LAS CRUCES, New Mexico - Las Cruces Public Schools superintendent Greg Ewing tendered his resignation Tuesday, saying Sept. 9 will be his final day as head of the district.
The Board of Education, meeting in special session, voted unanimously to accept his resignation. The board then moved to place Ewing on administrative leave with pay until his departure.
The decisions came after two lengthy executive sessions that took place behind closed doors with the school district's legal counsel.
Ewing didn't publicly disclose a reason behind his resignation and board members didn't publicly discuss why they placed him on leave until then.
Stephen Sanchez was named by the board as the acting superintendent in the interim.
OVERVIEW: Dr. Ewing's past year in the district
September 2018: Columbia Elementary mold discovery
Just after classes began in 2018, the district discovered a severe mold problem was impacting the health of students and teachers Columbia Elementary.
"Any mold is a threat," said Bobby Stout in September, the executive director of the Physical Plant Department in the Las Cruces Public Schools. "Not just to students, but also teachers and administration."
The district made an emergency decision to move 400 elementary students to Centennial High School.
“Centennial High School had the space, the availability, and they were more than welcoming to having the children here, so it was a perfect situation for us to be able to transition the children,” said Ray Jaramillo in September, the LCPS School Board Member for district one.
January 2019: Parents frustrated by uncertainty of situation
At a town hall meeting in January, dozens of parents expressed their frustration with the district's temporary accommodation for the elementary students.
"It is not just an inconvenience," said Dawna Bleimeyer in January, who has a six-year-old. "It's an intrusive disruption."
"My own son will be missing half of his elementary career because he is at a high school right now," said Victoria Franks, Columbia Elementary's assistant principal.
March 2019: Student vs. superintendent
Centennial High School's former student body principal told ABC-7 that he was temporarily suspended from his position as student body president following a passionate discussion between students and parents on March 11th.
"Mr. Superintendent, I know that you're coming after me," Castillo said, adding, "You're not going to get rid of me and you're not going to get rid of the voice of the students. Thank you very much."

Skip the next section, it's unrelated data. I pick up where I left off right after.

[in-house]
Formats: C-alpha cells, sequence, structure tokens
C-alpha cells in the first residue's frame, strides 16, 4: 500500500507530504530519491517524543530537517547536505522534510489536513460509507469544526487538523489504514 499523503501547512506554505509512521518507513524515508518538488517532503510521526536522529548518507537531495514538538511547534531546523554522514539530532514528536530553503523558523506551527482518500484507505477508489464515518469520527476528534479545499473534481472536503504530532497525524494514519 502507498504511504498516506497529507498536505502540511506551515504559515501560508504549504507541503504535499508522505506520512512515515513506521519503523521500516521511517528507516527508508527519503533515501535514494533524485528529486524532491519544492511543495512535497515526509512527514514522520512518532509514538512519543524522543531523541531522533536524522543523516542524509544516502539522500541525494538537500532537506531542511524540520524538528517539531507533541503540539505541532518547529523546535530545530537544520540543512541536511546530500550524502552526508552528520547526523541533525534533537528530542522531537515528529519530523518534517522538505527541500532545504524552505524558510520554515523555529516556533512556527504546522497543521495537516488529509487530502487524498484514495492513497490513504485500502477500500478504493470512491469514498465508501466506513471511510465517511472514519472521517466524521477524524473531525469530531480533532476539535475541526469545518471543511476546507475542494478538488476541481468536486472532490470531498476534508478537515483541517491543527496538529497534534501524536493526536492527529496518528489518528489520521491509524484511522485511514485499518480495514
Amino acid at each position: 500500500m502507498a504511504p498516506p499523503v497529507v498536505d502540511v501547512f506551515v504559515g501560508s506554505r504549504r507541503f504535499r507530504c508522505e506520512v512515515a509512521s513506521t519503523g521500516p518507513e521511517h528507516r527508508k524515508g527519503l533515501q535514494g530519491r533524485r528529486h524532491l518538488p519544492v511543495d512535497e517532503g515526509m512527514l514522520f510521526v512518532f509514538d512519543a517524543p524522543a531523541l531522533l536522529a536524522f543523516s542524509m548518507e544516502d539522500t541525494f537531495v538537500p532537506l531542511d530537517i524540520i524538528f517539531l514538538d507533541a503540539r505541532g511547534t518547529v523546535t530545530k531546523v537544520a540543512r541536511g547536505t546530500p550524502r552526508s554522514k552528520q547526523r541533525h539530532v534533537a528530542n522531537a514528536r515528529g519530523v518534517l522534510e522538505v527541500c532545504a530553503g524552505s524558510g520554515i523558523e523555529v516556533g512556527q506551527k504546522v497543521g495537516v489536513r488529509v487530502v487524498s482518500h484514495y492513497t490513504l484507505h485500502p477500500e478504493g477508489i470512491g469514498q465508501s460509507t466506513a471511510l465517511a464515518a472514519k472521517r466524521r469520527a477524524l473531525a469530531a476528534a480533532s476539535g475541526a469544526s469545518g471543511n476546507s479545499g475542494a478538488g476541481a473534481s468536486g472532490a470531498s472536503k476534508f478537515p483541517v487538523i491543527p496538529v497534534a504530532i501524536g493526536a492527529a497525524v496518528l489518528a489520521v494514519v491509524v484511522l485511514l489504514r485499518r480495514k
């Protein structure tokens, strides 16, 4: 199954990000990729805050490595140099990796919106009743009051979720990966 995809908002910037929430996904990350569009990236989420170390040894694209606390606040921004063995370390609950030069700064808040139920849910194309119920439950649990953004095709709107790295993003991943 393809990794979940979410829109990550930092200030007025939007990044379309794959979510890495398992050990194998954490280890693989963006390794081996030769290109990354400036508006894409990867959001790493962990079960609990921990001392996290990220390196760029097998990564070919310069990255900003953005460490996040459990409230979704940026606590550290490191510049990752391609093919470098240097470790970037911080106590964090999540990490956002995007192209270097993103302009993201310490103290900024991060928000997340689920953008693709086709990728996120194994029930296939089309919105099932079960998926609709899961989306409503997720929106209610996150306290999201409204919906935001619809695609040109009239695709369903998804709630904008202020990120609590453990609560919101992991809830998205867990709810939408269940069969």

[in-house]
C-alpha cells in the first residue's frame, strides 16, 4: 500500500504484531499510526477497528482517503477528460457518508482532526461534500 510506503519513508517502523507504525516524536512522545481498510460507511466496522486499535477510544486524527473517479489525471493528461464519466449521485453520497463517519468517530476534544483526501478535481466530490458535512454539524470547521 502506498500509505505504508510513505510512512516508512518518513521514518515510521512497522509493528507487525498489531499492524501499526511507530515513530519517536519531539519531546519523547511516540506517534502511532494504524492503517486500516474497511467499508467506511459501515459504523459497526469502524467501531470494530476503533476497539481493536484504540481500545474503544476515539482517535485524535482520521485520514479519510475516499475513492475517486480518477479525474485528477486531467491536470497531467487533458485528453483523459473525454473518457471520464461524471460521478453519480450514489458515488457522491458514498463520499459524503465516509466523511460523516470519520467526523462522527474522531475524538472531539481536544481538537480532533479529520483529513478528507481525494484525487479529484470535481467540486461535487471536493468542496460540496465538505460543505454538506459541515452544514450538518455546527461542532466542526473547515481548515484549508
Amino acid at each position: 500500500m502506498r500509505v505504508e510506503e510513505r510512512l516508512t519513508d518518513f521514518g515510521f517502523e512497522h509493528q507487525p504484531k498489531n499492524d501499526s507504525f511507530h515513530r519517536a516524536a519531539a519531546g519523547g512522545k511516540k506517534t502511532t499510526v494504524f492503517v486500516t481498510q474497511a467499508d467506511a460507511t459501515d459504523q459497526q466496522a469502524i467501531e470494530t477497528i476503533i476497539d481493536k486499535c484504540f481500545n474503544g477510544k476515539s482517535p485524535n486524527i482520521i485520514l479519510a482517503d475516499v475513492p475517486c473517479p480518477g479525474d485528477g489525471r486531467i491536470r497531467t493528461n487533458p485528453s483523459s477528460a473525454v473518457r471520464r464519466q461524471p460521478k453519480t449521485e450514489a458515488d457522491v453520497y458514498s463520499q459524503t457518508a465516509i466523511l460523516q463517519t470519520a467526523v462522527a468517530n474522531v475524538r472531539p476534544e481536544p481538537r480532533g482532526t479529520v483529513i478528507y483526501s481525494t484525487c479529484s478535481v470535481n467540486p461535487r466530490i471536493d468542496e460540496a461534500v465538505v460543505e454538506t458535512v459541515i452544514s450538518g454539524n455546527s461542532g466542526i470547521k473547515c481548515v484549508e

"There may have been an investigation, but that is all I know," said board member Maria Flores. "We are not afraid to hear your voices," she said.
April 2019: Ewing helps transgender students
Superintendent Dr. Ewing was praised for outlining policies that serve transgender students, helping them feel welcome at whatever bathroom they choose.
"We're beginning to teach acceptance," said Superintendent Dr. Greg Ewing in April. "Accepting all students for who they are."
April 2019: Group seeks to recall board members
A group of about 20 former educators called 'Enough' approached the board with plans to recall most of the members. They alleged nepotism, favoritism and mismanagement of money, among other allegations.
"These violations must stop," said attorney CaraLyn Banks, who represents the group called 'Enough.'
The district released this statement that night:
"The attorney who spoke tonight appeared to have been accompanied by a few disgruntled former employees. The information they presented was not accurate, and — as the board president previously stated — the fact that they are former employees might help to explain why they are disgruntled.”
May 2019: Recall effort moves forward, then stalls
After listening to both side's arguments regarding the recall, a Las Cruces judge found that there was "probable cause" that the board violated the Inspection of Public Records Act and the Open Meetings Act.
Allegations of misconduct involved an IPRA request filed by ABC-7.
"In court today, we understand that channel 7 had asked the same thing and actually got a list of the number of people put on administrative leave for the past three years," Norris said. "That was a surprise to me."
Initially, his ruling allowed the group to move forward in recall efforts, but both sides ultimately appealed the ruling. It is now in the hands of the New Mexico Supreme Court.
If the state's highest court rules in favor of the recall efforts, the group will then have 110 days from a "date of initiation" to gather signatures representing 33 percent of the number of votes for each district from the last school board election, Banks said. If they can do that, the issue will be on the November ballot.